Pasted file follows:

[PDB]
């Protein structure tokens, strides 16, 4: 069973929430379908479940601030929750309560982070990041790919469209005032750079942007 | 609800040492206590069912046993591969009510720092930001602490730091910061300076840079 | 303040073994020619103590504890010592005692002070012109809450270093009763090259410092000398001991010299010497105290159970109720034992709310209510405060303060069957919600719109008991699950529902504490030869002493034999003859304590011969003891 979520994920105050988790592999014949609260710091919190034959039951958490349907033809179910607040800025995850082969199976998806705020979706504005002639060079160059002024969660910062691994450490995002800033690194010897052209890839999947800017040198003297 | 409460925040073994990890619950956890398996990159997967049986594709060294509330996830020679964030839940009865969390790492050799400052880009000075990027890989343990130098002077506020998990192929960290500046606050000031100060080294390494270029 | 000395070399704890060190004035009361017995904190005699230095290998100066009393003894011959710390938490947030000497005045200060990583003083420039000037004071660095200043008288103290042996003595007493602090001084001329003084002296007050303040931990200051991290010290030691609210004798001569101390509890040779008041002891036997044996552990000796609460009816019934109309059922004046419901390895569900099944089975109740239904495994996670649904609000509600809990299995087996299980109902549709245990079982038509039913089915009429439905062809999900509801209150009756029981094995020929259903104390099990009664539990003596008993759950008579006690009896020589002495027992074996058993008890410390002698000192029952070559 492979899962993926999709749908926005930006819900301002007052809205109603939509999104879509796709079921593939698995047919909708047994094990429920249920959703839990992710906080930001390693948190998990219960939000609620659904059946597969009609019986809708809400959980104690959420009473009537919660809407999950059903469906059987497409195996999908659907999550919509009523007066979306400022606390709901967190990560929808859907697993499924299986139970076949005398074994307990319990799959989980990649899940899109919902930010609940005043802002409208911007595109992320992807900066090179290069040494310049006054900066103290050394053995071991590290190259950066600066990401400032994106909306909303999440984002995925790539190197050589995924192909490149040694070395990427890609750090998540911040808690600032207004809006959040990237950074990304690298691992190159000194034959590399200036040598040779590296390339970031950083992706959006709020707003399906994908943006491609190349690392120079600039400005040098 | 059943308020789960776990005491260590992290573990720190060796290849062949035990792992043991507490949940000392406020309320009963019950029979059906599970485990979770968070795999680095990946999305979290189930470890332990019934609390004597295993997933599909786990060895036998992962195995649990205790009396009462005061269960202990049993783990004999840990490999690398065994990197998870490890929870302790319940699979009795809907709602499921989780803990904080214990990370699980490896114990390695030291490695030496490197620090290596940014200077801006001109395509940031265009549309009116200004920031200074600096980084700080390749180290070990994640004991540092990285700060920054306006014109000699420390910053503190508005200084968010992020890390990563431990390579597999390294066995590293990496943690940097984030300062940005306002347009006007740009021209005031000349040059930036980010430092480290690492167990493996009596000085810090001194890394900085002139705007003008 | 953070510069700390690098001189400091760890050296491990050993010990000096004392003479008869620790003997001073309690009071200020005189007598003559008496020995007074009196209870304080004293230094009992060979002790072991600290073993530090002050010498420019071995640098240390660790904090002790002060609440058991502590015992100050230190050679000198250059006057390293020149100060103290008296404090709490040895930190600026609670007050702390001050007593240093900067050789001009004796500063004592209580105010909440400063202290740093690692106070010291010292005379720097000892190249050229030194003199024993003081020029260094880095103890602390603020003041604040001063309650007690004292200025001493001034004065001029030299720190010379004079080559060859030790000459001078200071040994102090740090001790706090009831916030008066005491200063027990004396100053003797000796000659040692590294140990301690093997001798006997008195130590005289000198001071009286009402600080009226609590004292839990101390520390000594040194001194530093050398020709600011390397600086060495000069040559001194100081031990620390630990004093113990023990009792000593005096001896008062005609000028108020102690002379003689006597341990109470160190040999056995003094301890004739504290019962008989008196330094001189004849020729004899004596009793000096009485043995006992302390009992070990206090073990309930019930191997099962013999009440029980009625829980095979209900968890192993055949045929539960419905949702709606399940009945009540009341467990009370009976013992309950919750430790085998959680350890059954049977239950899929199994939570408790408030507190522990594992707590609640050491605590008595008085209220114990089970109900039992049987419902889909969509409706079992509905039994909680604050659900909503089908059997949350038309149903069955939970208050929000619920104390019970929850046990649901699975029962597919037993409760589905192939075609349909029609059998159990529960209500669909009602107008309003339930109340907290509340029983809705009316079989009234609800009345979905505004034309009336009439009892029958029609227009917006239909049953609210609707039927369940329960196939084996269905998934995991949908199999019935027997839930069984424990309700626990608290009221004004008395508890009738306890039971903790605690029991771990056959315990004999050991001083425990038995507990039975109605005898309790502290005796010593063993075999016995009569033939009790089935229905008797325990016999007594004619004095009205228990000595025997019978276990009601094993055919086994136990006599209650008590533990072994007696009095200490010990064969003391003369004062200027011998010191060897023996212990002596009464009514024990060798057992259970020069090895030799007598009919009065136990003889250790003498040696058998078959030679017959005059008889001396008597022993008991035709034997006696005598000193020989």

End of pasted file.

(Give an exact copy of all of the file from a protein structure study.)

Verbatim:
[PDB]
């Protein structure tokens, strides 16, 4: 069973929430379908479940601030929750309560982070990041790919469209005032750079942007 | 609800040492206590069912046993591969009510720092930001602490730091910061300076840079 | 303040073994020619103590504890010592005692002070012109809450270093009763090259410092000398001991010299010497105290159970109720034992709310209510405060303060069957919600719109008991699950529902504490030869002493034999003859304590011969003891 979520994920105050988790592999014949609260710091919190034959039951958490349907033809179910607040800025995850082969199976998806705020979706504005002639060079160059002024969660910062691994450490995002800033690194010897052209890839999947800017040198003297 | 409460925040073994990890619950956890398996990159997967049986594709060294509330996830020679964030839940009865969390790492050799400052880009000075990027890989343990130098002077506020998990192929960290500046606050000031100060080294390494270029 | 000395070399704890060190004035009361017995904190005699230095290998100066009393003894011959710390938490947030000497005045200060990583003083420039000037004071660095200043008288103290042996003595007493602090001084001329003084002296007050303040931990200051991290010290030691609210004798001569101390509890040779008041002891036997044996552990000796609460009816019934109309059922004046419901390895569900099944089975109740239904495994996670649904609000509600809990299995087996299980109902549709245990079982038509039913089915009429439905062809999900509801209150009756029981094995020929259903104390099990009664539990003596008993759950008579006690009896020589002495027992074996058993008890410390002698000192029952070559 492979899962993926999709749908926005930006819900301002007052809205109603939509999104879509796709079921593939698995047919909708047994094990429920249920959703839990992710906080930001390693948190998990219960939000609620659904059946597969009609019986809708809400959980104690959420009473009537919660809407999950059903469906059987497409195996999908659907999550919509009523007066979306400022606390709901967190990560929808859907697993499924299986139970076949005398074994307990319990799959989980990649899940899109919902930010609940005043802002409208911007595109992320992807900066090179290069040494310049006054900066103290050394053995071991590290190259950066600066990401400032994106909306909303999440984002995925790539190197050589995924192909490149040694070395990427890609750090998540911040808690600032207004809006959040990237950074990304690298691992190159000194034959590399200036040598040779590296390339970031950083992706959006709020707003399906994908943006491609190349690392120079600039400005040098 | 059943308020789960776990005491260590992290573990720190060796290849062949035990792992043991507490949940000392406020309320009963019950029979059906599970485990979770968070795999680095990946999305979290189930470890332990019934609390004597295993997933599909786990060895036998992962195995649990205790009396009462005061269960202990049993783990004999840990490999690398065994990197998870490890929870302790319940699979009795809907709602499921989780803990904080214990990370699980490896114990390695030291490695030496490197620090290596940014200077801006001109395509940031265009549309009116200004920031200074600096980084700080390749180290070990994640004991540092990285700060920054306006014109000699420390910053503190508005200084968010992020890390990563431990390579597999390294066995590293990496943690940097984030300062940005306002347009006007740009021209005031000349040059930036980010430092480290690492167990493996009596000085810090001194890394900085002139705007003008 | 953070510069700390690098001189400091760890050296491990050993010990000096004392003479008869620790003997001073309690009071200020005189007598003559008496020995007074009196209870304080004293230094009992060979002790072991600290073993530090002050010498420019071995640098240390660790904090002790002060609440058991502590015992100050230190050679000198250059006057390293020149100060103290008296404090709490040895930190600026609670007050702390001050007593240093900067050789001009004796500063004592209580105010909440400063202290740093690692106070010291010292005379720097000892190249050229030194003199024993003081020029260094880095103890602390603020003041604040001063309650007690004292200025001493001034004065001029030299720190010379004079080559060859030790000459001078200071040994102090740090001790706090009831916030008066005491200063027990004396100053003797000796000659040692590294140990301690093997001798006997008195130590005289000198001071009286009402600080009226609590004292839990101390520390000594040194001194530093050398020709600011390397600086060495000069040559001194100081031990620390630990004093113990023990009792000593005096001896008062005609000028108020102690002379003689006597341990109470160190040999056995003094301890004739504290019962008989008196330094001189004849020729004899004596009793000096009485043995006992302390009992070990206090073990309930019930191997099962013999009440029980009625829980095979209900968890192993055949045929539960419905949702709606399940009945009540009341467990009370009976013992309950919750430790085998959680350890059954049977239950899929199994939570408790408030507190522990594992707590609640050491605590008595008085209220114990089970109900039992049987419902889909969509409706079992509905039994909680604050659900909503089908059997949350038309149903069955939970208050929000619920104390019970929850046990649901699975029962597919037993409760589905192939075609349909029609059998159990529960209500669909009602107008309003339930109340907290509340029983809705009316079989009234609800009345979905505004034309009336009439009892029958029609227009917006239909049953609210609707039927369940329960196939084996269905998934995991949908199999019935027997839930069984424990309700626990608290009221004004008395508890009738306890039971903790605690029991771990056959315990004999050991001083425990038995507990039975109605005898309790502290005796010593063993075999016995009569033939009790089935229905008797325990016999007594004619004095009205228990000595025997019978276990009601094993055919086994136990006599209650008590533990072994007696009095200490010990064969003391003369004062200027011998010191060897023996212990002596009464009514024990060798057992259970020069090895030799007598009919009065136990003889250790003498040696058998078959030679017959005059008889001396008597022993008991035709034997006696005598000193020989």